Ike and Alison at HITS Culpeper, Virginia. Photo by Angelina T.

Ike and Alison at HITS Culpeper, Virginia. Photo by Angelina T.

This past weekend was mentally, physically, and emotionally exhausting.  Ike and I had our third show of the 2014 show season at the revamped HITS Showgrounds in Culpeper, Virginia.  The show was hosted by the Virginia Dressage Association Charlottesville Chapter.  Ike and I came home with a first, second, fifth, and a six, but not without some tears shed, some aches and pains, and a huge blister on the inside of my right knee where my britches didn’t sit quite right.

Anyone, whether you are a professional sportsman or the amateur competitor, who commits their time, effort and money to the sport that they love, knows how vested you are in the outcome of your dressage test, game or match.  This is why you see 300 pound football players with tears in their eyes when they lose the big game.  The emotional, mental, and physical investment into the sport you love is huge.

You sacrifice in other areas of your life when you commit to the sport you love.  I’ve missed weekends away with friends and family because I’ve been sitting in the barn waiting for my ride time.  I’ve turned down promotional opportunities at work which would mean less time at the barn.  My yard looks like a jungle for most of the year since I’m at the barn rather than tending to the flowerbeds.  The dogs are a bit unruly since I lack the time to take them to obedience classes.  The house is “clean enough” but never ready for a white glove inspection.  I’ve become a budget ninja to fit my horses into my life…and have a credit card on file with the veterinarian which I’m pretty certain helped finance the vet’s latest vacation.  I’m a compulsive list maker to make sure that nothing is forgotten while trying to juggle home, work and barn time.

You feel bad when you fail to succeed.  There are so many people who support you as you pursue this crazy obsession – your spouse, your children, your parents, your friends, and your horse support network that includes your vet and the farrier.  They miss seeing you since you are atop your horse for yet again another lesson.  They come and cheer for you as you head down centerline.  You want to do well to thank them for their commitment to you.  I know that I wish I could crinkle my nose and disappear after the end of a disastrous test.

The commitment to the training also takes its toll on you mentally.  There are dressage tests to memorize.  There are countless lessons and clinics so that you can become proficient enough to brave the scrutiny of the judge sitting at C.  It is a challenge to learn to coordinate your aids to obtain the movement you want…then you have to do it at least 1000 times the exact same way before it becomes effortless.  Even after 5 lessons in two weeks, I still enlisted help at the show to keep Ike and I focused.  A girlfriend who does competitive dog obedience trials and I noted that our trainers are much like our graduate school professors.  They nitpick the minutia since we are driven to do our best.  They constantly ask us questions and expect quick answers.  We are mortified when we cannot quickly answer since there is no time to deliberate in the show ring.  The answers must become second nature and you must always be thinking one or two movements ahead.  Um, yeah, sure, that is how I ride.  Ha!  There are times that I can barely hold it together for the movement at hand.  “Use your corners to rebalance.”  Right, I’m lucky to steer through the corner without knocking a rail down.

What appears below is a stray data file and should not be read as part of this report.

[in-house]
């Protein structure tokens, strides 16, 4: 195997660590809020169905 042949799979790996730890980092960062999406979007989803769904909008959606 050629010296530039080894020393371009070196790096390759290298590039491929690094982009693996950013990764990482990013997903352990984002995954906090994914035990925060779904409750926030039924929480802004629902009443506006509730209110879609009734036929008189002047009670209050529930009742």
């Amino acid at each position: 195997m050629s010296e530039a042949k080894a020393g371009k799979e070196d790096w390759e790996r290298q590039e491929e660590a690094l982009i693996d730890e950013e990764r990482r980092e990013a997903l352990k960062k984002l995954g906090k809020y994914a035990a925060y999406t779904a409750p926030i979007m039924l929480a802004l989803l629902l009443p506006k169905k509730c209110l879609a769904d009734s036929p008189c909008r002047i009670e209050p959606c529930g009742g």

You can’t discuss riding without noting the physical toll riding takes.  I’ve had people note that “How hard can it be?  You are just sitting there while the horse does all the work.”  Yeah, no, how wrong you are.  This is not trail riding on a dead broke trail horse as you play follow the leader down the path.  Riding well enough for competition requires that you have aerobic stamina, core strength, leg strength, flexibility, and lightening quick reflexes.  And while you are sitting up there working your ass off, you should look like you are just along for the ride.  I haven’t quite mastered that part yet.  Smile, I’m told.  Photos show that I grimace while I concentrate.  It is a good look…There is also the fact that I managed to pick a horse I consider to be extremely big and who is very fit.  When I am done riding, I am spent.  It doesn’t get any easier as you move up the levels either or so I’m told.  Good heavens!  I guess I’ll join a gym in my spare time to be able to keep up with my horse.  Besides the physicality of riding a 1200 pound animal, I’ve also got my blisters and callouses, my mystery bruises, achy back, and sore ankles.

In spite of all the challenges riding presents, I would not give it up for anything.  The emotional low of failing to perform as you had hoped only helps you to appreciate the good rides even more.  Saturday was a challenging show day.  We did okay with our Training Level test, but with a huge spook with resulting tension, Ike and I completely botched our First Level Test 3 ride and the 60th percentile was again unachievable. {Insert tears of frustration and embarrassment here.}  The hardest part was the comments from the judge at the end of the test sheet.  [Note to judges = Please try to find a polite way of telling a competitor what they need to work on.  We all didn’t come out of the womb being world class riders.]  I am proud of Ike and I for regrouping on the second day.  We rocked our Training Level test 2 and won the class.  But best of all, we finally crossed the 60% mark for First Level Test 3 with a 65.6%.  It felt like redemption and gave me hope for our future success.

Alison

Total Saddle Fit 600